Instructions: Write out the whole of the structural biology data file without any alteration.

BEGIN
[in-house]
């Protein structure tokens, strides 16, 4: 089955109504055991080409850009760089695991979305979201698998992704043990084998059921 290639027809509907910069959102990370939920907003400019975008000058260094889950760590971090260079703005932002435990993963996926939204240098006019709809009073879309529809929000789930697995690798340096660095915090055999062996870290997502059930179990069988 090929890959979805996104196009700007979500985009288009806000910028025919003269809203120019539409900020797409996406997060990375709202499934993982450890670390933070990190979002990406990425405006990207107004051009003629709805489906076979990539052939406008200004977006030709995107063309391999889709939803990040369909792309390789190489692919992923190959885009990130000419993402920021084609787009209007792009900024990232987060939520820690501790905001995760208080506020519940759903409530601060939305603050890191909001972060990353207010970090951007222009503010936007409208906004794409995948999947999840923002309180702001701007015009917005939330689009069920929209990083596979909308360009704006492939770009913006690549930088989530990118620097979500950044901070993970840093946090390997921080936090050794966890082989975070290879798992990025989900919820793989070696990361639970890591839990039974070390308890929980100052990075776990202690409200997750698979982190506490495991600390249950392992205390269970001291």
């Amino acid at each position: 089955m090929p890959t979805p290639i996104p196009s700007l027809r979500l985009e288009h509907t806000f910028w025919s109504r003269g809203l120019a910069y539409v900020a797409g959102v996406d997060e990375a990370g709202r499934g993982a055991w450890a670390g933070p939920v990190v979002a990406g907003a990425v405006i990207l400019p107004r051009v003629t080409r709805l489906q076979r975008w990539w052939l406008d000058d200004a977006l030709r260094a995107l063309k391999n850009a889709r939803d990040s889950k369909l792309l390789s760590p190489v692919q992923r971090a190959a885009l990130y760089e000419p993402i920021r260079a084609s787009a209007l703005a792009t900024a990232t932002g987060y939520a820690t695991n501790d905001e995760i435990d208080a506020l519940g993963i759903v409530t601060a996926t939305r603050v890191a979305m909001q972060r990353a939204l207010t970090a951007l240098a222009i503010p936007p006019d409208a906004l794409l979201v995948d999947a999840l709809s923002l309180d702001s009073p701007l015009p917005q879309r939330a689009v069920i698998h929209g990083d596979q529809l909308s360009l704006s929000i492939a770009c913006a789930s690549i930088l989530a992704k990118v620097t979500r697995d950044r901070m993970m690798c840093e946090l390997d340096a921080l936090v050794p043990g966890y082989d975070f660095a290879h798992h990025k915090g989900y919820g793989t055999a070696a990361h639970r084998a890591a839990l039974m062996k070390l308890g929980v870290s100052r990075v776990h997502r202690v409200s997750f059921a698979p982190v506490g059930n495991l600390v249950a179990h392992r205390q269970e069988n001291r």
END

[in-house]
């Protein structure tokens, strides 16, 4: 089955109504055991080409850009760089695991979305979201698998992704043990084998059921 290639027809509907910069959102990370939920907003400019975008000058260094889950760590971090260079703005932002435990993963996926939204240098006019709809009073879309529809929000789930697995690798340096660095915090055999062996870290997502059930179990069988 090929890959979805996104196009700007979500985009288009806000910028025919003269809203120019539409900020797409996406997060990375709202499934993982450890670390933070990190979002990406990425405006990207107004051009003629709805489906076979990539052939406008200004977006030709995107063309391999889709939803990040369909792309390789190489692919992923190959885009990130000419993402920021084609787009209007792009900024990232987060939520820690501790905001995760208080506020519940759903409530601060939305603050890191909001972060990353207010970090951007222009503010936007409208906004794409995948999947999840923002309180702001701007015009917005939330689009069920929209990083596979909308360009704006492939770009913006690549930088989530990118620097979500950044901070993970840093946090390997921080936090050794966890082989975070290879798992990025989900919820793989070696990361639970890591839990039974070390308890929980100052990075776990202690409200997750698979982190506490495991600390249950392992205390269970001291």
């Amino acid at each position: 089955m090929p890959t979805p290639i996104p196009s700007l027809r979500l985009e288009h509907t806000f910028w025919s109504r003269g809203l120019a910069y539409v900020a797409g959102v996406d997060e990375a990370g709202r499934g993982a055991w450890a670390g933070p939920v990190v979002a990406g907003a990425v405006i990207l400019p107004r051009v003629t080409r709805l489906q076979r975008w990539w052939l406008d000058d200004a977006l030709r260094a995107l063309k391999n850009a889709r939803d990040s889950k369909l792309l390789s760590p190489v692919q992923r971090a190959a885009l990130y760089e000419p993402i920021r260079a084609s787009a209007l703005a792009t900024a990232t932002g987060y939520a820690t695991n501790d905001e995760i435990d208080a506020l519940g993963i759903v409530t601060a996926t939305r603050v890191a979305m909001q972060r990353a939204l207010t970090a951007l240098a222009i503010p936007p006019d409208a906004l794409l979201v995948d999947a999840l709809s923002l309180d702001s009073p701007l015009p917005q879309r939330a689009v069920i698998h929209g990083d596979q529809l909308s360009l704006s929000i492939a770009c913006a789930s690549i930088l989530a992704k990118v620097t979500r697995d950044r901070m993970m690798c840093e946090l390997d340096a921080l936090v050794p043990g966890y082989d975070f660095a290879h798992h990025k915090g989900y919820g793989t055999a070696a990361h639970r084998a890591a839990l039974m062996k070390l308890g929980v870290s100052r990075v776990h997502r202690v409200s997750f059921a698979p982190v506490g059930n495991l600390v249950a179990h392992r205390q269970e069988n001291r």